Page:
I went to a fashionable London nightclub on Saturday. Not the sort of sentence I get to write very often, because I enjoy nightclubs less than I enjoy eating wool. But a glamorous friend of mine was there to “do a PA”, and she’d invited me and some curious friends along because we wanted to see precisely what “doing a PA” consists of. Turns out doing a public appearance largely entails sitting around drinking free champagne and generally just “being there”.
Obviously, at 36, I was more than a decade older than almost everyone else, and subsequently may as well have been smeared head to toe with pus. People regarded me with a combination of pity and disgust. To complete the circuit, I spent the night wearing the expression of a man waking up to Christmas in a prison cell.
“I’m too old to enjoy this,” I thought. And then remembered I’ve always felt this way about clubs. And I mean all clubs – from the cheesiest downmarket sickbucket to the coolest cutting-edge hark-at-us poncehole. I hated them when I was 19 and I hate them today. I just don’t have to pretend any more.
I’m convinced no one actually likes clubs. It’s a conspiracy. We’ve been told they’re cool and fun; that only “saddoes” dislike them. And no one in our pathetic little pre-apocalyptic timebubble wants to be labelled “sad” – it’s like being officially declared worthless by the state. So we muster a grin and go out on the town in our millions.
Clubs are despicable. Cramped, overpriced furnaces with sticky walls and the latest idiot theme tunes thumping through the humid air so loud you can’t hold a conversation, just bellow inanities at megaphone-level. And since the smoking ban, the masking aroma of cigarette smoke has been replaced by the overbearing stench of crotch sweat and hair wax.
Clubs are such insufferable dungeons of misery, the inmates have to take mood-altering substances to make their ordeal seem halfway tolerable. This leads them to believe they “enjoy” clubbing. They don’t. No one does. They just enjoy drugs.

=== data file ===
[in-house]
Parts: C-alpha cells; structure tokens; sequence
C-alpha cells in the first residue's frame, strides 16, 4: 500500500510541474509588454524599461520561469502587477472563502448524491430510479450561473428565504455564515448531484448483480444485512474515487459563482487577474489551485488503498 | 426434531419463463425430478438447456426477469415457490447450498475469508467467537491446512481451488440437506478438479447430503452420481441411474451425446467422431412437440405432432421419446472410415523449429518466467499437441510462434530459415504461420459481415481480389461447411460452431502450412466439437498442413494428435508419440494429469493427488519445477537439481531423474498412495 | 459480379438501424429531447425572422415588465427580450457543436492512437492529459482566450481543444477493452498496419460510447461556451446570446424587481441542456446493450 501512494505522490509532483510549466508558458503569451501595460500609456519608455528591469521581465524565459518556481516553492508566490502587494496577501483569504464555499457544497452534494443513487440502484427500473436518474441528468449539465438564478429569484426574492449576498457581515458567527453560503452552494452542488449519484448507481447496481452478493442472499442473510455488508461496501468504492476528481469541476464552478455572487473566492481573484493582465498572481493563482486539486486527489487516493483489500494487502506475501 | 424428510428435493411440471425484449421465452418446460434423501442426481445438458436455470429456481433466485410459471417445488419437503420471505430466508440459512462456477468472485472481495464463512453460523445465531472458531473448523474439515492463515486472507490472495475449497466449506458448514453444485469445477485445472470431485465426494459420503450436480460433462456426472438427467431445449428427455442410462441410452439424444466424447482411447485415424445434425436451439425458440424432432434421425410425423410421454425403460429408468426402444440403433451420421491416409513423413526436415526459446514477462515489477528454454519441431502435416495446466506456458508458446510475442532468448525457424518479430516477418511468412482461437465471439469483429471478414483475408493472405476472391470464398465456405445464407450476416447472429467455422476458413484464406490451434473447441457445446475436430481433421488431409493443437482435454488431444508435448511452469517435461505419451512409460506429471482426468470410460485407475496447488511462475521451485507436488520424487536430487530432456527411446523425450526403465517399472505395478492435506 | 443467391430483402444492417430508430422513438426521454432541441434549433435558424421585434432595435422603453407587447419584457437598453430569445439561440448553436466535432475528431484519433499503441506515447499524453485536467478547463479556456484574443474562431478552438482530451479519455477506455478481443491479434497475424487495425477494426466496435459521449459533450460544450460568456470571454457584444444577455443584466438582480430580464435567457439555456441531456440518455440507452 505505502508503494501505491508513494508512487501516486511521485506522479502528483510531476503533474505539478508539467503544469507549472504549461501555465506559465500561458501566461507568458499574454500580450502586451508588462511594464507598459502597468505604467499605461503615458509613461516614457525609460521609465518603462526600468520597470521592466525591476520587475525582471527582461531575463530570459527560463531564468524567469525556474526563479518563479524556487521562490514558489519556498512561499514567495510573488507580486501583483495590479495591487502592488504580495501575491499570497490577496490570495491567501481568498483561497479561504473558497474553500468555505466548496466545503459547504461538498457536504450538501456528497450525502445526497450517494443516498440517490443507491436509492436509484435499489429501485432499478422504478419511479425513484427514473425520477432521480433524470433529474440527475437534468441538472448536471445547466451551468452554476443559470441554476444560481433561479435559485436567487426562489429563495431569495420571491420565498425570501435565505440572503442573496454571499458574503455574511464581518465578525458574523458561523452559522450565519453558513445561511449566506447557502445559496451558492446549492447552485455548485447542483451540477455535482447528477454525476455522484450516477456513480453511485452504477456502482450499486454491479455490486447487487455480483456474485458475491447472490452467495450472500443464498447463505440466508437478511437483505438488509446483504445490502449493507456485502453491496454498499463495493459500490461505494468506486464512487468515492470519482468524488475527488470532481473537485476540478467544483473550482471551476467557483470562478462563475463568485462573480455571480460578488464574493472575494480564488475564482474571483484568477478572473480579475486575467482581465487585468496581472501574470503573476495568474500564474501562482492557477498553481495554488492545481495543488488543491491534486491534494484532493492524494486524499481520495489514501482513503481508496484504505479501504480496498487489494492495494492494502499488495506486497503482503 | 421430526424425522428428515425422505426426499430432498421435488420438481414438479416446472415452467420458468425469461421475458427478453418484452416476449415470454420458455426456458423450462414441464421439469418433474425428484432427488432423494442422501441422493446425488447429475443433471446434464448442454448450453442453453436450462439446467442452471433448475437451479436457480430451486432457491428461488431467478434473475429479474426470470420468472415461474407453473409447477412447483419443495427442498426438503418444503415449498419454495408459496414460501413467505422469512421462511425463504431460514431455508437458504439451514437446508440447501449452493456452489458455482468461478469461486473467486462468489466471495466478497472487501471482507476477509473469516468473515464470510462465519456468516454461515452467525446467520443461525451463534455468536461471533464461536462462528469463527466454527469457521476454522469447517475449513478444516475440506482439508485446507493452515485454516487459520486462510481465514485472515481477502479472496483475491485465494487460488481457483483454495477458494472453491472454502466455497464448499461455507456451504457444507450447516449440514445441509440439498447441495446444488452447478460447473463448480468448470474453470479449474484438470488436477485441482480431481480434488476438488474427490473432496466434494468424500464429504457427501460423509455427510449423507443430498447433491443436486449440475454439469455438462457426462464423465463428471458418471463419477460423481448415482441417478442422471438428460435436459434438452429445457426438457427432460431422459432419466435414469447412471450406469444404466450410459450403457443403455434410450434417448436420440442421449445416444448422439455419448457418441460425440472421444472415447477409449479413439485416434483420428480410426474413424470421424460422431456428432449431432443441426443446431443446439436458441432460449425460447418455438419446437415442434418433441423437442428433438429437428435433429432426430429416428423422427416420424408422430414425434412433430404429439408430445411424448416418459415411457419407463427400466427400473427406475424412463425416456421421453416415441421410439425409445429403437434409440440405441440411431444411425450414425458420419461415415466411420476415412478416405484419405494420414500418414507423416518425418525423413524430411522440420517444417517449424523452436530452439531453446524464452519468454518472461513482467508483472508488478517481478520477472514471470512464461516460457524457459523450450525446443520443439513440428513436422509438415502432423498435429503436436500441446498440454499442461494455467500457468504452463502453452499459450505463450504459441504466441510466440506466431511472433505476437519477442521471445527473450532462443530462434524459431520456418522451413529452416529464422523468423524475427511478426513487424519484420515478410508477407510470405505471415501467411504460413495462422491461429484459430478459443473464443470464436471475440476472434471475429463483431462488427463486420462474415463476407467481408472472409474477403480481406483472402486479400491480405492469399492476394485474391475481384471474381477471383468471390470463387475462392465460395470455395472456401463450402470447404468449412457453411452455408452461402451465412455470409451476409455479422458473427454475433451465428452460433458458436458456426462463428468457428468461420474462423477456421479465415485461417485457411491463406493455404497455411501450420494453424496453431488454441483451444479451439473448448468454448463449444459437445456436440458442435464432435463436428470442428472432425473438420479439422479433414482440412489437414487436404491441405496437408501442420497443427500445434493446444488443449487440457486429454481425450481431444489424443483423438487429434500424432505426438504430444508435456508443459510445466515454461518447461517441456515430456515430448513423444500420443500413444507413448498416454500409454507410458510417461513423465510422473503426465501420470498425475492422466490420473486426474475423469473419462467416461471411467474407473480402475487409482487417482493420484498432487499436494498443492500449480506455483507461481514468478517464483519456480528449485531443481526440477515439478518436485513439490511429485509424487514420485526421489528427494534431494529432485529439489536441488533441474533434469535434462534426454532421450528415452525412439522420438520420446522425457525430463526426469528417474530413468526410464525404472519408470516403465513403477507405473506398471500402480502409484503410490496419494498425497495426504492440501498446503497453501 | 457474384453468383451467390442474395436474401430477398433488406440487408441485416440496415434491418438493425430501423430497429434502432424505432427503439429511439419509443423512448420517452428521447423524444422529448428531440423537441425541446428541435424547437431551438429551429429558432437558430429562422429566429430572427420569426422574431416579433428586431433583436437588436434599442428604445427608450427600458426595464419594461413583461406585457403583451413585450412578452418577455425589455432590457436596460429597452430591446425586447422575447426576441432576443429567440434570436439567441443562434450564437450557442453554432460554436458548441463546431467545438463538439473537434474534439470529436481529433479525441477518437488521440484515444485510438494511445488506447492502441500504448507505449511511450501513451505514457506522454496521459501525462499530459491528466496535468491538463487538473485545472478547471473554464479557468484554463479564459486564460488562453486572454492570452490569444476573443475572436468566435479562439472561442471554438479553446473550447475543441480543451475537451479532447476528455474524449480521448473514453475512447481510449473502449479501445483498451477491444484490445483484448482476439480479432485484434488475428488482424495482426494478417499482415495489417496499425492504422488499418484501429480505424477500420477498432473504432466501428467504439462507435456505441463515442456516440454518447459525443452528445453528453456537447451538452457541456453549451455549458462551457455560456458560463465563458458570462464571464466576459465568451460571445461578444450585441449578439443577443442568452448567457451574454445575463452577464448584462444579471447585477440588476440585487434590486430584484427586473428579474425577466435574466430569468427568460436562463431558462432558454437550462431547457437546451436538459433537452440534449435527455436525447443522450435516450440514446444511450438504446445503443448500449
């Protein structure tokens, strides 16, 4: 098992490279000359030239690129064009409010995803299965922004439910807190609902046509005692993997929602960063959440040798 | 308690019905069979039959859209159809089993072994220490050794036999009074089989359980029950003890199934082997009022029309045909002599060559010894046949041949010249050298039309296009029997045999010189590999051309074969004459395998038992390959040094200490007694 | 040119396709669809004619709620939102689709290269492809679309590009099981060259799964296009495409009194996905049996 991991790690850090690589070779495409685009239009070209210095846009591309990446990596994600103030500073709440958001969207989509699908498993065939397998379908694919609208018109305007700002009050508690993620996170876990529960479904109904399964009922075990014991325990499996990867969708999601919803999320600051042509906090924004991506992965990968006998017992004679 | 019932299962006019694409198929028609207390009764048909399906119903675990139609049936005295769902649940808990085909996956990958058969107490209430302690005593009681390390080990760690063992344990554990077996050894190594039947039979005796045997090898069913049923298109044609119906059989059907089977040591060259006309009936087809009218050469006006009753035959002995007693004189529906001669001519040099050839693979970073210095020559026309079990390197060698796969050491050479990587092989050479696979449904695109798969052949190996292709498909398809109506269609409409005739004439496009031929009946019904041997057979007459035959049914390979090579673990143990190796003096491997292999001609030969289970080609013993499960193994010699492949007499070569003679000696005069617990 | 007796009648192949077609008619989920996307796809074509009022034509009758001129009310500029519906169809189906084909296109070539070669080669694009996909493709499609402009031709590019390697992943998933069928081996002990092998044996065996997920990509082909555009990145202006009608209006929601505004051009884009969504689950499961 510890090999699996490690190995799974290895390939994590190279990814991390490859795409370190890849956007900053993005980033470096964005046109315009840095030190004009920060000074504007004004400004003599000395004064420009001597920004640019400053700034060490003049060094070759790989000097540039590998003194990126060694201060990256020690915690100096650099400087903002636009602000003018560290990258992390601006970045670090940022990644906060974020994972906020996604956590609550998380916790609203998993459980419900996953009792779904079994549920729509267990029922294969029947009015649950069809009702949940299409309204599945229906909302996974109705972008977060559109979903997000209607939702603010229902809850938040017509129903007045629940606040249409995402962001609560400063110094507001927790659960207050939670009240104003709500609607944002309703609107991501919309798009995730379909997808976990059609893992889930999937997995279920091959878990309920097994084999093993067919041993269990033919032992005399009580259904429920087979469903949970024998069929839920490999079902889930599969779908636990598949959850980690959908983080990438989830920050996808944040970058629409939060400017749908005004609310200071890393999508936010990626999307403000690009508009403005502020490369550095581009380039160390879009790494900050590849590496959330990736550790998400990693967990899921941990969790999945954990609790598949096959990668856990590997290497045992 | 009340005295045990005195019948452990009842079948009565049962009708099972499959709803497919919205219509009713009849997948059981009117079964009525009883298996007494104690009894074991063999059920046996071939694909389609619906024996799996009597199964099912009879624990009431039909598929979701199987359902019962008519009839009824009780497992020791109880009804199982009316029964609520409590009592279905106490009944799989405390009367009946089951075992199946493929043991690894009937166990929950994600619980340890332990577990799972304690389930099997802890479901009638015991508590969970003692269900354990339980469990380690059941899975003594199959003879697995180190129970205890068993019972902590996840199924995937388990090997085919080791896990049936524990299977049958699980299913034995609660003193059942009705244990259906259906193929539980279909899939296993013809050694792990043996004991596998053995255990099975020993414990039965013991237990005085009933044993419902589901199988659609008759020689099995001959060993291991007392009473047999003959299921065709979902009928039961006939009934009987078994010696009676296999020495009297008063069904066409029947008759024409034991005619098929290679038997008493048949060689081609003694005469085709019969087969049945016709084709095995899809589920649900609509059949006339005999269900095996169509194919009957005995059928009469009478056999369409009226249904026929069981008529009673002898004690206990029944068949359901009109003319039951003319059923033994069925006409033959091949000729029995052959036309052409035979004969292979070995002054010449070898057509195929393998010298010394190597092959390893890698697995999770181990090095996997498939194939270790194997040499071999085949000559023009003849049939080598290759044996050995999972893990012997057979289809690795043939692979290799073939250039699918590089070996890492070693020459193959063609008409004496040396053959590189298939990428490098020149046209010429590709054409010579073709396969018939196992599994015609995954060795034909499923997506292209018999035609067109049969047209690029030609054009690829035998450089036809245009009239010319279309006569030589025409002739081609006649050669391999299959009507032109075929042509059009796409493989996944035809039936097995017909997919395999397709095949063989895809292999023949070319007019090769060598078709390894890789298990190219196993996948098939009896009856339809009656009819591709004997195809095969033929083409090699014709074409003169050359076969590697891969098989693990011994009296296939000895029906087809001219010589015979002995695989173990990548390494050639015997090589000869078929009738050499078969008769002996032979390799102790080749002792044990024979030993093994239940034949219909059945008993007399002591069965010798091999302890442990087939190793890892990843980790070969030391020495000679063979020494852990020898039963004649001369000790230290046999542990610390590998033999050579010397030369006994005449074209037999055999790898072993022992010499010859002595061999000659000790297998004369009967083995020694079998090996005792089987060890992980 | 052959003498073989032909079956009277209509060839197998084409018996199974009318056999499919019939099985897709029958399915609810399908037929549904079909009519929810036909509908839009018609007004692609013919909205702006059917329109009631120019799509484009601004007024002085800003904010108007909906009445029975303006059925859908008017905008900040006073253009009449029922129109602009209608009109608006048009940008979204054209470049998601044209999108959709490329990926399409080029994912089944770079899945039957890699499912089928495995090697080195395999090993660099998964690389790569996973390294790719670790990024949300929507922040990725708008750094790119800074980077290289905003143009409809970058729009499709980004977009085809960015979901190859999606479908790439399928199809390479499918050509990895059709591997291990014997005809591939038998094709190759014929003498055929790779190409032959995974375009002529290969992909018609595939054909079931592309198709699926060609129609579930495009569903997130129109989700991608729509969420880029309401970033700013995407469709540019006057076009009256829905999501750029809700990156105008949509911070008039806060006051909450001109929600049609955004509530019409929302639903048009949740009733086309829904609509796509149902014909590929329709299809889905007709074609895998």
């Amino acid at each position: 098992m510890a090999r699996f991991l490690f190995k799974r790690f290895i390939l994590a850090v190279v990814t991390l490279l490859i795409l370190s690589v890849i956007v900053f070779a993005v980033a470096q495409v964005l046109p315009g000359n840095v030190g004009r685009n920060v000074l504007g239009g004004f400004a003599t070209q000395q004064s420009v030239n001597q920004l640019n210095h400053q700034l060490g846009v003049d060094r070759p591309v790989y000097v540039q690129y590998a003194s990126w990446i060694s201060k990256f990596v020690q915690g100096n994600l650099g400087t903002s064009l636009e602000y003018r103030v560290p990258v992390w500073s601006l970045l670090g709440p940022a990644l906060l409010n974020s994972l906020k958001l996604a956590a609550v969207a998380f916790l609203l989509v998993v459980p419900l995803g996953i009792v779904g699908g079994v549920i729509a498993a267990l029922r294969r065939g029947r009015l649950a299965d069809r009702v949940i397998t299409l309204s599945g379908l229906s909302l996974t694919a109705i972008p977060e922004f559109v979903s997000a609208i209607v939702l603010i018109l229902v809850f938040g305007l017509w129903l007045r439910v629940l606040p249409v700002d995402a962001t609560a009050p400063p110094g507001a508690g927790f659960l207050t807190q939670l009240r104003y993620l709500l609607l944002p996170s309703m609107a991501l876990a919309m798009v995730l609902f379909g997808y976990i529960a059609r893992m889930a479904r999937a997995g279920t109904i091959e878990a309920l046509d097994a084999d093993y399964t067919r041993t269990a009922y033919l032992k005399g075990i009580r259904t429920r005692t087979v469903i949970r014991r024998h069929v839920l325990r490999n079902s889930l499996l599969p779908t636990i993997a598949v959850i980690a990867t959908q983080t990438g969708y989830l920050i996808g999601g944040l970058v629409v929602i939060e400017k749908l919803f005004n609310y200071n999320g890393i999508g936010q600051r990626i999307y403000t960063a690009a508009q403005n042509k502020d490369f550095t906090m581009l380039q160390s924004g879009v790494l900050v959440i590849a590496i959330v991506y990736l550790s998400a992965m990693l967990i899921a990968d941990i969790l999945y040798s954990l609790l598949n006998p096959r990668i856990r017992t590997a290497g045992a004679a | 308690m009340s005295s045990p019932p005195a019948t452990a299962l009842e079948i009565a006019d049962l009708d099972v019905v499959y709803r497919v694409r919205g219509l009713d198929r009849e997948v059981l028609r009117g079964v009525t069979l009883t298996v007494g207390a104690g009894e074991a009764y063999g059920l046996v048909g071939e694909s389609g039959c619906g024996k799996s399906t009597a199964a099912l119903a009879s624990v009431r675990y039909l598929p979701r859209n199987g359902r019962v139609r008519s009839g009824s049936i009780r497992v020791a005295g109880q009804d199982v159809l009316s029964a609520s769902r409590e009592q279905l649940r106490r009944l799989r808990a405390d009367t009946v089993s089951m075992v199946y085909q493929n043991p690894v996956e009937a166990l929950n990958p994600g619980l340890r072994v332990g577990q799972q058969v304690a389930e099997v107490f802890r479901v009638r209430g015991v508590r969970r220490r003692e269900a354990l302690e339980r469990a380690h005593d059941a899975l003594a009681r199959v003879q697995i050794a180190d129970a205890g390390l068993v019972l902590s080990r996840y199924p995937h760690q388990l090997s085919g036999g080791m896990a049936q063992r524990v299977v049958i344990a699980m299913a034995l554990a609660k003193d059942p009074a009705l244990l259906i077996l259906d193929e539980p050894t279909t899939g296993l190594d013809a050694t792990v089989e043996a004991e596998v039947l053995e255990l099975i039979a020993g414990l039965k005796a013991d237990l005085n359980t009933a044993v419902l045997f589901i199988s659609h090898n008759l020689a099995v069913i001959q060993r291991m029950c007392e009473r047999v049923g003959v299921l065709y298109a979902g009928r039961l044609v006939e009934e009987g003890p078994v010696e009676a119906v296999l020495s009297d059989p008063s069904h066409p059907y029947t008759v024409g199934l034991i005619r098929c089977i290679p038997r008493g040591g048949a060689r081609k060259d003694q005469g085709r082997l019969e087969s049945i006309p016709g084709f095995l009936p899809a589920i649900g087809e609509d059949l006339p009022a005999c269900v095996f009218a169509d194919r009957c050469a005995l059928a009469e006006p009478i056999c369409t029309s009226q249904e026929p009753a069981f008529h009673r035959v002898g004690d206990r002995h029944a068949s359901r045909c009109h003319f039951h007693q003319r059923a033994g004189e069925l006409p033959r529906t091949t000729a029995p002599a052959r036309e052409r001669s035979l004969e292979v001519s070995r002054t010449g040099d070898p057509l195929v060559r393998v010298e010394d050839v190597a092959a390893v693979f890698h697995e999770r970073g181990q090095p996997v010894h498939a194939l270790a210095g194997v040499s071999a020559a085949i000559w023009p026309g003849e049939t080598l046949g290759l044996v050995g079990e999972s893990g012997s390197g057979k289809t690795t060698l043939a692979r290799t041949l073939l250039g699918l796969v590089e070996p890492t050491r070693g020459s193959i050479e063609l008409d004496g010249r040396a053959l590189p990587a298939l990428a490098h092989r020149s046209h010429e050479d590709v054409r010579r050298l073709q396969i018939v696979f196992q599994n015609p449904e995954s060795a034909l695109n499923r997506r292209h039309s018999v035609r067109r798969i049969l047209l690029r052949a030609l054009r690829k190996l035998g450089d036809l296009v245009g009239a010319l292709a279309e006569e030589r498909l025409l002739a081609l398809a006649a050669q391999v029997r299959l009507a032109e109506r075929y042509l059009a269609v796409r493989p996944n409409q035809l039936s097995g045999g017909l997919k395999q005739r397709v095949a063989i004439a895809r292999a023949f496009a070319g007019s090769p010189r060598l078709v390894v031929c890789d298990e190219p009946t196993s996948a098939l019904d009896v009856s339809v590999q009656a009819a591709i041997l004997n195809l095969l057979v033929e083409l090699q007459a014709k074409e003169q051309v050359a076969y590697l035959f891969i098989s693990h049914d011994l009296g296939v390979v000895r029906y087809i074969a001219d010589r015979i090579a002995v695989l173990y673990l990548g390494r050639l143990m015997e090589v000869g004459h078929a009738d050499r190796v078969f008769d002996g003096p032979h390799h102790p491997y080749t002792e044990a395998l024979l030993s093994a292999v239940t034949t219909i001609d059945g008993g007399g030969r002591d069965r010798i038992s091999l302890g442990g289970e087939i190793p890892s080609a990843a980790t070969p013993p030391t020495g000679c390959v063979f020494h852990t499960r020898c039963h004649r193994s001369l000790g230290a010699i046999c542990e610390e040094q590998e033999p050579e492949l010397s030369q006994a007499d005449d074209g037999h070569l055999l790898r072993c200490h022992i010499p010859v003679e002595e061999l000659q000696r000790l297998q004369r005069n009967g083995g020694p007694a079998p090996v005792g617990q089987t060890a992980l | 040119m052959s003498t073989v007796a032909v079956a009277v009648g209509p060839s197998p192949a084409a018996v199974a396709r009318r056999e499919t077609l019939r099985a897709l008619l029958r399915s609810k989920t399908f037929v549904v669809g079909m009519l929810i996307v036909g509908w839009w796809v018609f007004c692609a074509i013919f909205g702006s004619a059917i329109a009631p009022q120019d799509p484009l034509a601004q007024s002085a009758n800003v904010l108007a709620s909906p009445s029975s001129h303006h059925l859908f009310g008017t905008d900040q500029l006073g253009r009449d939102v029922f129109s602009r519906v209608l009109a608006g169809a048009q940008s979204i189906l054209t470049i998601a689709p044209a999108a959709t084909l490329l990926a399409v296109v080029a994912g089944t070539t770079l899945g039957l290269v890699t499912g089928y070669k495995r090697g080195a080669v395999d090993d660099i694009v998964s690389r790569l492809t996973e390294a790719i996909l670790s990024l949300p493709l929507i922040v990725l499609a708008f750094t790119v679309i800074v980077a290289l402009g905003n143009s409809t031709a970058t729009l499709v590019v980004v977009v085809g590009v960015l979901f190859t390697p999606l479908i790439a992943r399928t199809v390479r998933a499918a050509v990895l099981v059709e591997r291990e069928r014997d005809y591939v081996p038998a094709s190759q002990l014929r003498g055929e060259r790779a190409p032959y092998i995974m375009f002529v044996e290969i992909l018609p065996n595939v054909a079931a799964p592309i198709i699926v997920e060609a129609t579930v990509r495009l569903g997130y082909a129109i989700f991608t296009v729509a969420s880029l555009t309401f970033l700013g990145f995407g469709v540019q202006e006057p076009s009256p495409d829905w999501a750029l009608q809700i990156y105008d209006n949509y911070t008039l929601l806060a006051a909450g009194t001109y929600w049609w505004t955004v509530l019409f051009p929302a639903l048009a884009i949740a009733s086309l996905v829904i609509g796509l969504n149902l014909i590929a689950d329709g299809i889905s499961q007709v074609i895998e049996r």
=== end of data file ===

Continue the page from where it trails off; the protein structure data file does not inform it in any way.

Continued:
Drugs render location meaningless. Neck enough ketamine and you could have the best night of your life squatting in a shed rolling corks across the floor. And no one’s going to search you on the way in. Why bother with clubs?
“Because you might get a shag,” is the usual response. Really? If that’s the only way you can find a partner – preening and jigging about like a desperate animal – you shouldn’t be attempting to breed in the first place. What’s your next trick? Inventing fire? People like you are going to spin civilisation into reverse. You’re a moron, and so is that haircut you’re trying to impress. Any offspring you eventually blast out should be drowned in a pan before they can do any harm. Or open any more nightclubs.
Even if you somehow avoid reproducing, isn’t it a lot of hard work for very little reward? Seven hours hopping about in a hellish, reverberating bunker in exchange for sharing 64 febrile, panting pelvic thrusts with someone who’ll snore and dribble into your pillow till 11 o’clock in the morning, before waking up beside you with their hair in a mess, blinking like a dizzy cat and smelling vaguely like a ham baguette? Really, why bother? Why not just stay at home punching yourself in the face? Invite a few friends round and make a night of it. It’ll be more fun than a club.
Anyway, back to Saturday night, and apart from the age gap, two other things stuck me. Firstly, everyone had clearly spent far too long perfecting their appearance. I used to feel intimidated by people like this; now I see them as walking insecurity beacons, slaves to the perceived judgment of others, trapped within a self- perpetuating circle of crushing status anxiety. I’d still secretly like to be them, of course, but at least these days I can temporarily erect a veneer of defensive, sneering superiority. I’ve progressed that far.
The second thing that struck me was frightening. They were all photographing themselves. In fact, that’s all they seemed to be doing. Standing around in expensive clothes, snapping away with phones and cameras. One pose after another, as though they needed to prove their own existence, right there, in the moment. Crucially, this seemed to be the reason they were there in the first place. There was very little dancing. Just pouting and flashbulbs.
Surely this is a new development. Clubs have always been vapid and awful and boring and blah – but I can’t remember clubbers documenting their every moment before. Not to this demented extent. It’s not enough to pretend you’re having fun in the club any more – you’ve got to pretend you’re having fun in your Flickr gallery, and your friends’ Flickr galleries. An unending exhibition in which a million terrified, try-too-hard imbeciles attempt to out-cool each other.
Mind you, since in about 20 years’ time these same people will be standing waist-deep in skeletons, in an arid post-nuclear wasteland, clubbing each other to death in a fight for the last remaining glass of water, perhaps they’re wise to enjoy these carefree moments while they last. Even if they’re only pretending.
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